The purpose of reading is to acquire meaning. Students who struggle to break words down phonetically may sacrifice comprehension. It is important to build decoding and fluency prior to expectations of facile comprehension. The suggestions below relate to non-impaired readers.
Use of alternative books or materials on the topic being studied.
Place questions or True/False statements at the end of paragraphs to elicit the main idea.
Provide a glossary or list of synonyms for unfamiliar words- especially technical terms.
Incorporate visuals, captions and graphics.
Overview and preview material before reading to revise and link to unknown material.
Encourage prediction- use visual images, captions, subheadings etc.
Provide student with a copy of class notes or outlines.
Teach and emphasize key words (the following…, the most important point…,etc.).
Graphic organisers illustrate structure and links between concepts.
Highlight topic sentences in each paragraph. Have students restate in their own words.
Teach strategies to find the main idea of a text.
Highlight important vocabulary and develop class glossaries.
Word bank of choices for answers.
Projects instead of written answers.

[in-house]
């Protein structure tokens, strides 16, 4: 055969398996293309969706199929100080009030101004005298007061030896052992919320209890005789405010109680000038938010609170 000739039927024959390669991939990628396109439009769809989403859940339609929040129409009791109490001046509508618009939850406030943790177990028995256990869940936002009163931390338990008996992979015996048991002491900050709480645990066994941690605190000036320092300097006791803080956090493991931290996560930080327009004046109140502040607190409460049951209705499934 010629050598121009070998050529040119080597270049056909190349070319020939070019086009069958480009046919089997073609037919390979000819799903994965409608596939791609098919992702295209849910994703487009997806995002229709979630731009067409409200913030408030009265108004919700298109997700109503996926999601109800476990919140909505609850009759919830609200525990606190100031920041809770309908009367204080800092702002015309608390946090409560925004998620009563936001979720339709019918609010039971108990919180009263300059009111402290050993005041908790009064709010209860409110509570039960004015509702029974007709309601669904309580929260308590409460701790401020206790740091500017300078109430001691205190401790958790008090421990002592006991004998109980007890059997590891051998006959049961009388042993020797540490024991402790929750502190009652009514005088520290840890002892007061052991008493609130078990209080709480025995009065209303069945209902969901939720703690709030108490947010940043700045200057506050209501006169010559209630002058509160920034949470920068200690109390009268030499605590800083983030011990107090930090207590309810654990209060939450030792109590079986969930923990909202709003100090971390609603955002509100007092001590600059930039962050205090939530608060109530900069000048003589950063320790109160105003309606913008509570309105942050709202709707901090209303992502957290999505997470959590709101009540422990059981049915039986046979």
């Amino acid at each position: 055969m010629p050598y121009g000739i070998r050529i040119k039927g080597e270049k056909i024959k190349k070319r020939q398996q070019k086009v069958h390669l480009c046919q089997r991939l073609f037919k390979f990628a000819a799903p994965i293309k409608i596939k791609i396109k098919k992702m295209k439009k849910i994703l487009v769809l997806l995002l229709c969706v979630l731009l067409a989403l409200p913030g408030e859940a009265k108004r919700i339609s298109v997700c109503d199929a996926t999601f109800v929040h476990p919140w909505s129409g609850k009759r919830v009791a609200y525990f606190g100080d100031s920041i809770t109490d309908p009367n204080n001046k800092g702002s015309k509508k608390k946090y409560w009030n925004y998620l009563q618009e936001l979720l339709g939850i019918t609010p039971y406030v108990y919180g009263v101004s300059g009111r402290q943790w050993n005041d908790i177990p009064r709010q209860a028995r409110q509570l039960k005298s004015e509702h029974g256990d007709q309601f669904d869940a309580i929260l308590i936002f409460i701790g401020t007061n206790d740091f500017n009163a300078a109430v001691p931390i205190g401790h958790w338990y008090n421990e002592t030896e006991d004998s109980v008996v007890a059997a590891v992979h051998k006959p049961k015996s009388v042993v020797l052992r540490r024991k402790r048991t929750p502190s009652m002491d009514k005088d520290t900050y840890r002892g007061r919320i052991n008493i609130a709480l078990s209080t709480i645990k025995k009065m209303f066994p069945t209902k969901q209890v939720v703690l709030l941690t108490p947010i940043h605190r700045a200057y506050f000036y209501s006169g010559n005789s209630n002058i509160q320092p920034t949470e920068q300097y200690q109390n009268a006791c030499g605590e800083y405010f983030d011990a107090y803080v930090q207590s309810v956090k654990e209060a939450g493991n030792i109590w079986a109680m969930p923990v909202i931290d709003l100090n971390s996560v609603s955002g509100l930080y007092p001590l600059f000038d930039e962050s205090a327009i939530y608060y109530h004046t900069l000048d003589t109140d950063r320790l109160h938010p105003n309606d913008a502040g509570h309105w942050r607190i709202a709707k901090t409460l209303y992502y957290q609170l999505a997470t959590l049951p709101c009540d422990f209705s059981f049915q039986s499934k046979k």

Highlight key directions.
Consider using a ‘reader’ during assessments if fluency hinders comprehension.
Allow student to work in a quieter area of the classroom to maximise concentration.
Consider strategic seating closer to teacher or more able peers.
Don’t put students ‘on the spot’ to answer specific questions.
Allow areas of the classroom for ‘discussion groups’.
Access to SLSO or peers for assistance.
Cooperative Learning Strategies can be effective but require monitoring.
Jigsaw reading for fluency and understanding.
Reduced literacy demands?
Broken tasks down into smaller, manageable steps?
Explicitly taught note-taking and study skills?
Incorporated frequent revision activities and study notes?
Established a peer mentoring program or provided SLSO assistance?